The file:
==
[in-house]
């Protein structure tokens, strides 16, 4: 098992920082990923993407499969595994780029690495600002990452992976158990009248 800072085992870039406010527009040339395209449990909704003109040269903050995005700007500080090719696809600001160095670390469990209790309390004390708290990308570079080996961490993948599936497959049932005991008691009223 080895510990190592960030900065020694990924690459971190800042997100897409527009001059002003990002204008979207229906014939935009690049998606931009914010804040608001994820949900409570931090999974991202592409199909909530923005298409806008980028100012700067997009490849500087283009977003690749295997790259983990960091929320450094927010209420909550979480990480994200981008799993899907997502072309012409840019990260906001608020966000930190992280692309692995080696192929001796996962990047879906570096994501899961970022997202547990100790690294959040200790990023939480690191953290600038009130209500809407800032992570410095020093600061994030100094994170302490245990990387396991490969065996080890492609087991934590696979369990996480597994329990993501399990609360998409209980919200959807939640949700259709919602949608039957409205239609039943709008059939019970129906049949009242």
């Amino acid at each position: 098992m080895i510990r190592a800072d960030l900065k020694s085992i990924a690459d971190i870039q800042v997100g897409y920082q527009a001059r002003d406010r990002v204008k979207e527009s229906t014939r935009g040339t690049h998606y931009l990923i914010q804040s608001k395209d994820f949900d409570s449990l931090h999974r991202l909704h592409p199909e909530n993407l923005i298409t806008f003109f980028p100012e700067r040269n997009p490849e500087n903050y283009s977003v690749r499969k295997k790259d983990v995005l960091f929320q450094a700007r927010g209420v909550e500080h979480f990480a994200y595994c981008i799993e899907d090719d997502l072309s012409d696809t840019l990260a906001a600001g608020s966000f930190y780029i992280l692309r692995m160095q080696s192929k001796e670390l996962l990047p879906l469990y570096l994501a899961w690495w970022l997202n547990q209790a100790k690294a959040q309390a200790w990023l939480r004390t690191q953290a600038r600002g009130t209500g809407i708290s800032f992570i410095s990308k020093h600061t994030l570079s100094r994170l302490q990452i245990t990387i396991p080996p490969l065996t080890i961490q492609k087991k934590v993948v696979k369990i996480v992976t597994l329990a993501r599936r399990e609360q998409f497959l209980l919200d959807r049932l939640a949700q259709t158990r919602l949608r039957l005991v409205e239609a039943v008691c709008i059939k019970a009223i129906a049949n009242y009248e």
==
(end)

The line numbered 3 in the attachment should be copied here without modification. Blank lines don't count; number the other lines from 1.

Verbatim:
């Amino acid at each position: 098992m080895i510990r190592a800072d960030l900065k020694s085992i990924a690459d971190i870039q800042v997100g897409y920082q527009a001059r002003d406010r990002v204008k979207e527009s229906t014939r935009g040339t690049h998606y931009l990923i914010q804040s608001k395209d994820f949900d409570s449990l931090h999974r991202l909704h592409p199909e909530n993407l923005i298409t806008f003109f980028p100012e700067r040269n997009p490849e500087n903050y283009s977003v690749r499969k295997k790259d983990v995005l960091f929320q450094a700007r927010g209420v909550e500080h979480f990480a994200y595994c981008i799993e899907d090719d997502l072309s012409d696809t840019l990260a906001a600001g608020s966000f930190y780029i992280l692309r692995m160095q080696s192929k001796e670390l996962l990047p879906l469990y570096l994501a899961w690495w970022l997202n547990q209790a100790k690294a959040q309390a200790w990023l939480r004390t690191q953290a600038r600002g009130t209500g809407i708290s800032f992570i410095s990308k020093h600061t994030l570079s100094r994170l302490q990452i245990t990387i396991p080996p490969l065996t080890i961490q492609k087991k934590v993948v696979k369990i996480v992976t597994l329990a993501r599936r399990e609360q998409f497959l209980l919200d959807r049932l939640a949700q259709t158990r919602l949608r039957l005991v409205e239609a039943v008691c709008i059939k019970a009223i129906a049949n009242y009248e």